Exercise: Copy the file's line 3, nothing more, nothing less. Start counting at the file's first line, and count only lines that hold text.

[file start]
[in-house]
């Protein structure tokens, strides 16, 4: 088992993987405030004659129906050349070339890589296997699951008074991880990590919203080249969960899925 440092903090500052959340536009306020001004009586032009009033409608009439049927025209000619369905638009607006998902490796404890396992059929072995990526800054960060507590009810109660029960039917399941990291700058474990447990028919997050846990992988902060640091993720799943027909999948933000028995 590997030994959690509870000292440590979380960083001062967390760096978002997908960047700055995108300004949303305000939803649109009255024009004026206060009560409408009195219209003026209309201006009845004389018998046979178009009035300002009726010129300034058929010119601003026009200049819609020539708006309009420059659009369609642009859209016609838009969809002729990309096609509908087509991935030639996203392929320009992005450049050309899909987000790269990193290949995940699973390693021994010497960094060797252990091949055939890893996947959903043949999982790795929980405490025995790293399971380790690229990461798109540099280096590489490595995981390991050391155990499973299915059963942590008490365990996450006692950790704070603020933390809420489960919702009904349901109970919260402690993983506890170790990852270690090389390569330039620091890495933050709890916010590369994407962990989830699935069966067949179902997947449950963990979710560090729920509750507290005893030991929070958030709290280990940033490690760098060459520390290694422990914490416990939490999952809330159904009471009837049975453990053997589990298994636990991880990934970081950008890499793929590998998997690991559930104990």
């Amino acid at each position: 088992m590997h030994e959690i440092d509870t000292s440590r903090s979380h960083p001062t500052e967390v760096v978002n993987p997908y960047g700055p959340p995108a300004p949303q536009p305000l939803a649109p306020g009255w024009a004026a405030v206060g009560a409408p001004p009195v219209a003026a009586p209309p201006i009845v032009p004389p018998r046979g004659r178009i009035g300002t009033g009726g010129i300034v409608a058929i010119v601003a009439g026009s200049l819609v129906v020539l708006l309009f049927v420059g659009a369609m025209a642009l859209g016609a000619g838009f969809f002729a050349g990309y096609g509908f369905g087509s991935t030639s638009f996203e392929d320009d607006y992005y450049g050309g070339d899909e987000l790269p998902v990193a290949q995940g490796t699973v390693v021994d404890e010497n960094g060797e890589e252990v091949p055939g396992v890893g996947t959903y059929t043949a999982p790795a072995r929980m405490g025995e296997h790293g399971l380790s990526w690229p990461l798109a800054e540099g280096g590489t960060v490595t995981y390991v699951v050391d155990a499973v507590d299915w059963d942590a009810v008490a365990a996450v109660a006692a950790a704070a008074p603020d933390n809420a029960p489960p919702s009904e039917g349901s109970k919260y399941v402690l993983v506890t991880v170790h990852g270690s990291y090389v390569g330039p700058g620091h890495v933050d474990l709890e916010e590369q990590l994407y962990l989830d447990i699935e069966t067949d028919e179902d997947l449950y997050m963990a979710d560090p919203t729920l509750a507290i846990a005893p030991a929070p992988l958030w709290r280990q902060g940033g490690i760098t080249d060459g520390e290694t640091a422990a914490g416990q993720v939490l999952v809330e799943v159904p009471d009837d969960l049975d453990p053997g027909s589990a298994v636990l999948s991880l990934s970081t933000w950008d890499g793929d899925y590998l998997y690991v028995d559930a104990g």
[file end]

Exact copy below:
């Amino acid at each position: 088992m590997h030994e959690i440092d509870t000292s440590r903090s979380h960083p001062t500052e967390v760096v978002n993987p997908y960047g700055p959340p995108a300004p949303q536009p305000l939803a649109p306020g009255w024009a004026a405030v206060g009560a409408p001004p009195v219209a003026a009586p209309p201006i009845v032009p004389p018998r046979g004659r178009i009035g300002t009033g009726g010129i300034v409608a058929i010119v601003a009439g026009s200049l819609v129906v020539l708006l309009f049927v420059g659009a369609m025209a642009l859209g016609a000619g838009f969809f002729a050349g990309y096609g509908f369905g087509s991935t030639s638009f996203e392929d320009d607006y992005y450049g050309g070339d899909e987000l790269p998902v990193a290949q995940g490796t699973v390693v021994d404890e010497n960094g060797e890589e252990v091949p055939g396992v890893g996947t959903y059929t043949a999982p790795a072995r929980m405490g025995e296997h790293g399971l380790s990526w690229p990461l798109a800054e540099g280096g590489t960060v490595t995981y390991v699951v050391d155990a499973v507590d299915w059963d942590a009810v008490a365990a996450v109660a006692a950790a704070a008074p603020d933390n809420a029960p489960p919702s009904e039917g349901s109970k919260y399941v402690l993983v506890t991880v170790h990852g270690s990291y090389v390569g330039p700058g620091h890495v933050d474990l709890e916010e590369q990590l994407y962990l989830d447990i699935e069966t067949d028919e179902d997947l449950y997050m963990a979710d560090p919203t729920l509750a507290i846990a005893p030991a929070p992988l958030w709290r280990q902060g940033g490690i760098t080249d060459g520390e290694t640091a422990a914490g416990q993720v939490l999952v809330e799943v159904p009471d009837d969960l049975d453990p053997g027909s589990a298994v636990l999948s991880l990934s970081t933000w950008d890499g793929d899925y590998l998997y690991v028995d559930a104990g």